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World Military and Social Expenditures by Ruth Sivard, 13th edition (1989)
 

Foreword by Noel Gayler

Security can only be that combination of economic, political, and military factors which protect populations and the civilizations they build. There is no room for genocidal devices, whether they are nuclear weapons, poison gases, or bacteriological agents.

And neither is there room or necessity for the long-range strike weapons in current forces. They are not instruments of protection or of security. They can only be used offensively. Their very existence heightens the terrible tensions existing in a major political crisis.

All of these weapons represent the extraordinary dangers and intolerable burdens, monetary and human, that this report so compellingly documents. They are the product of many illusions:

  • that by continuing to create more fearful weapons we can maintain a useful technical edge.
     
  • that we can use weapons to negotiate to our advantage.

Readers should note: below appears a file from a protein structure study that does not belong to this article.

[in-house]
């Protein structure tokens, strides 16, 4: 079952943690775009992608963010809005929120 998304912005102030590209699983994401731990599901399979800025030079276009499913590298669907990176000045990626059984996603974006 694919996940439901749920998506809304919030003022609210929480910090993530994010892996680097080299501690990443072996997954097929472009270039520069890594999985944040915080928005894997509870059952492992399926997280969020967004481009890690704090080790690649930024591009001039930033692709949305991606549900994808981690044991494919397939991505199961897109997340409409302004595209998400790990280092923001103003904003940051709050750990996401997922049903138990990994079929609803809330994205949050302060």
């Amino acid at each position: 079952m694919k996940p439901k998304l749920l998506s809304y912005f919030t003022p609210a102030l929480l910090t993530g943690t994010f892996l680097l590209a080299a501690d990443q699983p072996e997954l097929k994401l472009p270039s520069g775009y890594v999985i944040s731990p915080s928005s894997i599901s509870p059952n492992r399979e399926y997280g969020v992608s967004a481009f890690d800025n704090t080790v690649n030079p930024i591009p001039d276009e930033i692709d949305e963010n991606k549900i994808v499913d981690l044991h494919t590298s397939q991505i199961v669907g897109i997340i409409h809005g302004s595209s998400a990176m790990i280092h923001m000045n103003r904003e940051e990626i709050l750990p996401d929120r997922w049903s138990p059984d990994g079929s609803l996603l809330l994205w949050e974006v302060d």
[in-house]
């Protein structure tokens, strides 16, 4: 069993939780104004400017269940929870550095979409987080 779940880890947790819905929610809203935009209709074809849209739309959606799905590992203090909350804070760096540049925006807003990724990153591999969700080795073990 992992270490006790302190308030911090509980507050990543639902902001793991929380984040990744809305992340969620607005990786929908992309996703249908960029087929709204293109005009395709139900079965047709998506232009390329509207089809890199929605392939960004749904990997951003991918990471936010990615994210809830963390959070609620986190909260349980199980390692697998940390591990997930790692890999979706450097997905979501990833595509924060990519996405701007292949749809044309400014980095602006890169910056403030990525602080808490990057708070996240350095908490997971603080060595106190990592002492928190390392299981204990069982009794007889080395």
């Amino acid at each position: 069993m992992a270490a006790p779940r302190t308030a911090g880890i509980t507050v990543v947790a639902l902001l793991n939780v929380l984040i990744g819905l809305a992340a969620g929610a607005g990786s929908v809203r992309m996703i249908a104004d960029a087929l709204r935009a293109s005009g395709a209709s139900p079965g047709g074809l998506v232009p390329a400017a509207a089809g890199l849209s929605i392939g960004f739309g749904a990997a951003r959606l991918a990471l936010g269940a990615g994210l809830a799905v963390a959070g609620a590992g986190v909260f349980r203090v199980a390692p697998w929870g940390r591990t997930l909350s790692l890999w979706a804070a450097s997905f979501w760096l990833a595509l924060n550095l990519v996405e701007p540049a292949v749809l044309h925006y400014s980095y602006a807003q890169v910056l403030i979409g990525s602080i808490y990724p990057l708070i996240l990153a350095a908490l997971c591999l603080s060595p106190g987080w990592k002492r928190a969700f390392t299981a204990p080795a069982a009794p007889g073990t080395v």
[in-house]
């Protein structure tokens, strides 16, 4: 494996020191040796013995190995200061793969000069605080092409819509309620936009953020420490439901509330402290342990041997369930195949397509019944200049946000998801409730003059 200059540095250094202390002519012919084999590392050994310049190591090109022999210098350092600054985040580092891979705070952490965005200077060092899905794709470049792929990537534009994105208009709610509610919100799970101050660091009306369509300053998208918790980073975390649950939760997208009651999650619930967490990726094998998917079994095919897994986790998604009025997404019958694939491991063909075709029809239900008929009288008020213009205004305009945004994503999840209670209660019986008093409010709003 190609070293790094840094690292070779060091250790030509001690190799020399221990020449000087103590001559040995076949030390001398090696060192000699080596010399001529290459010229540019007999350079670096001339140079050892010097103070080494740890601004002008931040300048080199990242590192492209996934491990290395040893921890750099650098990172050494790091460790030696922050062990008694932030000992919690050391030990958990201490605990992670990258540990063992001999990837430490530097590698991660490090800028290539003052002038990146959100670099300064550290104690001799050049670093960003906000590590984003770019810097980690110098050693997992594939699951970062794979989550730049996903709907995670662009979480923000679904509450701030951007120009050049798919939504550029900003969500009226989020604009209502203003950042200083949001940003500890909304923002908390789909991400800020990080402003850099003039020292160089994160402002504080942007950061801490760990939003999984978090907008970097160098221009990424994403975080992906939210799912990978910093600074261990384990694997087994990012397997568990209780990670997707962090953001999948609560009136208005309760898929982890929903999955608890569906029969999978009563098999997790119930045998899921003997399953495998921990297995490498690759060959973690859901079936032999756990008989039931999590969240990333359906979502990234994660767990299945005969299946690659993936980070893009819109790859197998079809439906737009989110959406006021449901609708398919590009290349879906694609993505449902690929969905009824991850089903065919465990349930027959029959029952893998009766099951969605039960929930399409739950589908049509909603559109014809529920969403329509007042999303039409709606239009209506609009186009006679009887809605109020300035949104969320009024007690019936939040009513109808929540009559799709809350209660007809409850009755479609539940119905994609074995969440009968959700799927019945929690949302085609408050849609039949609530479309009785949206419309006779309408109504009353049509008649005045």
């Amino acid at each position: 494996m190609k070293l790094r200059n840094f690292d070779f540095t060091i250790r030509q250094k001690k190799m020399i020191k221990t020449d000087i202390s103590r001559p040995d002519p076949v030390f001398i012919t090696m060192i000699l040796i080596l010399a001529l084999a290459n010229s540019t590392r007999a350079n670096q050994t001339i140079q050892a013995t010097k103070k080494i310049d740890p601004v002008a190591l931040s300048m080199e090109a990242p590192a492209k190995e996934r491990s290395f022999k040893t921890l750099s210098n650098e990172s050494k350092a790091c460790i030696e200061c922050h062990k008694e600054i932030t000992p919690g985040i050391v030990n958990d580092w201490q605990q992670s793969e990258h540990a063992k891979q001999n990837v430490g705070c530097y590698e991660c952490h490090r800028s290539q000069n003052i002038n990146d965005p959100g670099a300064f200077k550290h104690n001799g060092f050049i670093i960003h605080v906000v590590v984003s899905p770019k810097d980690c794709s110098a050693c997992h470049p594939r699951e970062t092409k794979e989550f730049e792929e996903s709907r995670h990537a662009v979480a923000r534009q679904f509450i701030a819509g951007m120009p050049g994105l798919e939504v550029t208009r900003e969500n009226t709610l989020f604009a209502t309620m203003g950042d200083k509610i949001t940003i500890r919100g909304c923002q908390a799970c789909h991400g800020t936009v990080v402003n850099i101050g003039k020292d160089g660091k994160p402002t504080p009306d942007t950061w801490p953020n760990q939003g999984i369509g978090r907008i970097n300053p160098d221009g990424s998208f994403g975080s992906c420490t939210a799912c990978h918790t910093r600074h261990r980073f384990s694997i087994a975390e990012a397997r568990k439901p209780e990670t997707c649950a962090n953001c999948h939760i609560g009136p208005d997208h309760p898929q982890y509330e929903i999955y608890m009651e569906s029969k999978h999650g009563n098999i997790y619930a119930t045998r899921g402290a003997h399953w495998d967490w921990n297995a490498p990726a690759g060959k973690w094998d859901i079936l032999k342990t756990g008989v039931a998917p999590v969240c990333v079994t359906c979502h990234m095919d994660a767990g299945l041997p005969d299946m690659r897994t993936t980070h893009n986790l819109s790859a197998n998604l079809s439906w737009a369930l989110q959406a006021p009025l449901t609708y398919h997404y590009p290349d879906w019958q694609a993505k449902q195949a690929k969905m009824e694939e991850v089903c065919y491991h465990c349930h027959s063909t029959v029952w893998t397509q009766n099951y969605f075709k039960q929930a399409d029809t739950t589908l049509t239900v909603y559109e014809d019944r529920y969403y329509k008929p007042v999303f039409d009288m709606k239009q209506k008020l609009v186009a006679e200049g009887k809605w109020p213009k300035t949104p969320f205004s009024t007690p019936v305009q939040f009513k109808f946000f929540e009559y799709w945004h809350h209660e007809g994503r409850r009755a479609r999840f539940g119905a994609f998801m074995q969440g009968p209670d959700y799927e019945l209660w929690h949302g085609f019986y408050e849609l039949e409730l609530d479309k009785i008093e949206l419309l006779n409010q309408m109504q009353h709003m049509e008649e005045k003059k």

• that we can achieve a defense against nuclear attack.
     
  • that we can start a competition in anti-satellite weapons which would somehow be to our advantage.
     

On all of these matters history and experience tell us that these assumptions are dead wrong.

There are many such illusions that distort the current debate on defense policy. What is missing from that debate is a clear-eyed recognition of all the elements that constitute true security. Whether in the United States, in the Soviet Union, or other parts of the world, the reality is that security depends on our common interest in humanity. For this understanding, Ruth Sivard’s report, with its strikingly accurate portrayal of the global military and social situation, provides the bedrock of fact.

The Chinese character for the English word ‘crisis’ is made up of those for ‘danger’ and ‘opportunity’. Now is certainly a time of danger. But there has never been such a time for opportunity. Let us seize it.

Noel Gayler
Admiral, former Commander-in-Chief, US Forces Pacific

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